Complexity in the relationship between matrix composition and inter-patch distance in fragmented habitats
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The connectivity of fragmented landscapes is a function of the physical distance between suitable habitats and the characteristics of the habitat through which the animal is moving, i.e. the matrix. Experimental manipulations done to explain how spatial arrangement and composition of habitats affects biota remain scarce, particularly in marine systems. Holdfasts of the common kelp, Ecklonia radiata, are discrete units of habitat for small invertebrates (e.g. amphipods, isopods, molluscs, annelids) that can be isolated from other holdfasts by habitat, which may be less suitable (e.g. other species of algae or relatively bare space). We compared assemblages, which colonised defaunated holdfasts in experimentally created small-scale landscapes where patches of habitat (holdfasts) were distant versus close together and which had Sargassum spp. versus relatively bare space in the matrix. We also compared colonisation across matrices of crushed fucoid algae to assess whether the structural or chemical nature of algae in the matrix had the most influence on the colonisation. Assemblages in defaunted holdfasts differed between those that were close to and those that were distant from undisturbed holdfasts, where the matrix was devoid of vegetation. Where Sargassum spp. was present in the matrix, however, this difference disappeared and was possibly due to the chemical, rather than structural, characteristics of the fucoid matrix. The extent to which matrix habitat is a barrier to movement of invertebrates among holdfasts thus depends on not only how extensive it is but what type of habitat it contains. As within terrestrial systems, the nature of the matrix is also likely to be a fundamental component of the connectivity within marine systems.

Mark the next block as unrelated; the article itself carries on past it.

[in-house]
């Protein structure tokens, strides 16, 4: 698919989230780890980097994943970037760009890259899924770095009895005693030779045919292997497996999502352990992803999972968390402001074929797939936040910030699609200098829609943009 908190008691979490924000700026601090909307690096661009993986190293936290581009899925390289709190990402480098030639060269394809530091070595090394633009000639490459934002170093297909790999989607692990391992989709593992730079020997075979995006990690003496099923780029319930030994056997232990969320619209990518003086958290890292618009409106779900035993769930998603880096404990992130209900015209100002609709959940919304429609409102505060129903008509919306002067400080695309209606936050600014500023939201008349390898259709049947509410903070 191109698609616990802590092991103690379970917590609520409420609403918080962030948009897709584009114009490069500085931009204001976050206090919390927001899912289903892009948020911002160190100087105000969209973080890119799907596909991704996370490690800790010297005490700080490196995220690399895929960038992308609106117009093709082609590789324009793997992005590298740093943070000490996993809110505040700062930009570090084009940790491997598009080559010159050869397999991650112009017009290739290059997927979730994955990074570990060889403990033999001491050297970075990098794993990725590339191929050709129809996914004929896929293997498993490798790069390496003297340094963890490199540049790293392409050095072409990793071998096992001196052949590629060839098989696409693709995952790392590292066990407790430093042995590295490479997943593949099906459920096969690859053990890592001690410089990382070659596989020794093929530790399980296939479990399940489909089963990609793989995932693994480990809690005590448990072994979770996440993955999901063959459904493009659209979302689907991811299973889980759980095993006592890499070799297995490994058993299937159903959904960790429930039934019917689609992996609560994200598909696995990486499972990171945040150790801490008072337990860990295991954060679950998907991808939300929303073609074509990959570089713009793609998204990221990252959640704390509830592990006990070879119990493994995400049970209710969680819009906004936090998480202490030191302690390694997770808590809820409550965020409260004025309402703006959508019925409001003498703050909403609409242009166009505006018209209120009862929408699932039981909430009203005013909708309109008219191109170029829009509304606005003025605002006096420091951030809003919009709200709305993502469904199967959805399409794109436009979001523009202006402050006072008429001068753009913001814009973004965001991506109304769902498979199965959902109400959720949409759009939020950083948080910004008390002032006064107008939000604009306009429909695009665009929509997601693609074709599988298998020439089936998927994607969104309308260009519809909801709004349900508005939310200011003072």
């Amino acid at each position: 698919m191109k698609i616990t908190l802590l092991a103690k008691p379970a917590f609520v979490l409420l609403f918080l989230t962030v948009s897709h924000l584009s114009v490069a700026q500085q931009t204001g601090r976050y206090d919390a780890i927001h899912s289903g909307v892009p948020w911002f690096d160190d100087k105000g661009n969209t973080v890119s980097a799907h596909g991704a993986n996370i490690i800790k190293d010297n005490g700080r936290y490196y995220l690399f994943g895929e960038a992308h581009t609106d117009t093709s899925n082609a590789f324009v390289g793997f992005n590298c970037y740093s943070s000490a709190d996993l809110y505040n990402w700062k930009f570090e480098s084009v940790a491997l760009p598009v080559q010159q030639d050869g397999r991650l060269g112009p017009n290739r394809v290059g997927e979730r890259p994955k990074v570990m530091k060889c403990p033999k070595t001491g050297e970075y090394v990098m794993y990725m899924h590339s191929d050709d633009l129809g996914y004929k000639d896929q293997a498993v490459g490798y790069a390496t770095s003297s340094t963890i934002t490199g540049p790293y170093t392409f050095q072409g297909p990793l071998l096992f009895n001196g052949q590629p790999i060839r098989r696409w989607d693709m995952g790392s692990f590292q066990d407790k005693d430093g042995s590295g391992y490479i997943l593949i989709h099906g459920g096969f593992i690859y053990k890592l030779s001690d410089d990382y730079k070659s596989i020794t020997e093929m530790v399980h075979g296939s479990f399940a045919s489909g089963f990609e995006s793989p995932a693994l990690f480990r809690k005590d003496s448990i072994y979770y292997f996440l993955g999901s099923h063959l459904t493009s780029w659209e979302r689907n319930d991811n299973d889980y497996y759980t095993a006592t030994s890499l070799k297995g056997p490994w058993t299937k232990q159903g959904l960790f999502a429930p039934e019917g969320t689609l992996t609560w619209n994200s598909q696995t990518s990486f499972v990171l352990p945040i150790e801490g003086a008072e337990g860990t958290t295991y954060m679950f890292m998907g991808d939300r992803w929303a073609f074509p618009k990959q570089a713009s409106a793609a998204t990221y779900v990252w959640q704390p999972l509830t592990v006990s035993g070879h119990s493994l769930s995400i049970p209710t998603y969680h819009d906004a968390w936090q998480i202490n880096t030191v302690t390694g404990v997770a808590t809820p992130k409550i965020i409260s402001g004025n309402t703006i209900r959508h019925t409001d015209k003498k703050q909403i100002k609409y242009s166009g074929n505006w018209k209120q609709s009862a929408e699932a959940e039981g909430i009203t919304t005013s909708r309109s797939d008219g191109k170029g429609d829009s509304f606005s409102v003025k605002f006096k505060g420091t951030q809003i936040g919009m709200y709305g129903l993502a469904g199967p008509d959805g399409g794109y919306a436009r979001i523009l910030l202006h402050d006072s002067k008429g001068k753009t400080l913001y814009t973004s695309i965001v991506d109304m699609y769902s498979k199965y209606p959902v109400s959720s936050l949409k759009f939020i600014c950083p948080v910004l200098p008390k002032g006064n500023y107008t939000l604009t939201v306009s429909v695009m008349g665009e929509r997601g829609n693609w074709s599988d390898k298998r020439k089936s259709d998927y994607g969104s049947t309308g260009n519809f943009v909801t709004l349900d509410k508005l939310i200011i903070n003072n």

KeywordsFragmented Landscape Bare Space Central Individual Fragmented Habitat Primary Habitat
We are very grateful to E. Vytopil, P. Anderson and K. Rouse for help with the painstaking fieldwork. Thanks to M. Thiel and anonymous reviewers for helpful comments that improved the manuscript. This research was supported by postgraduate awards to PJG and an Australian Research Council grant to SDC. The research complies with the current laws of Australia.
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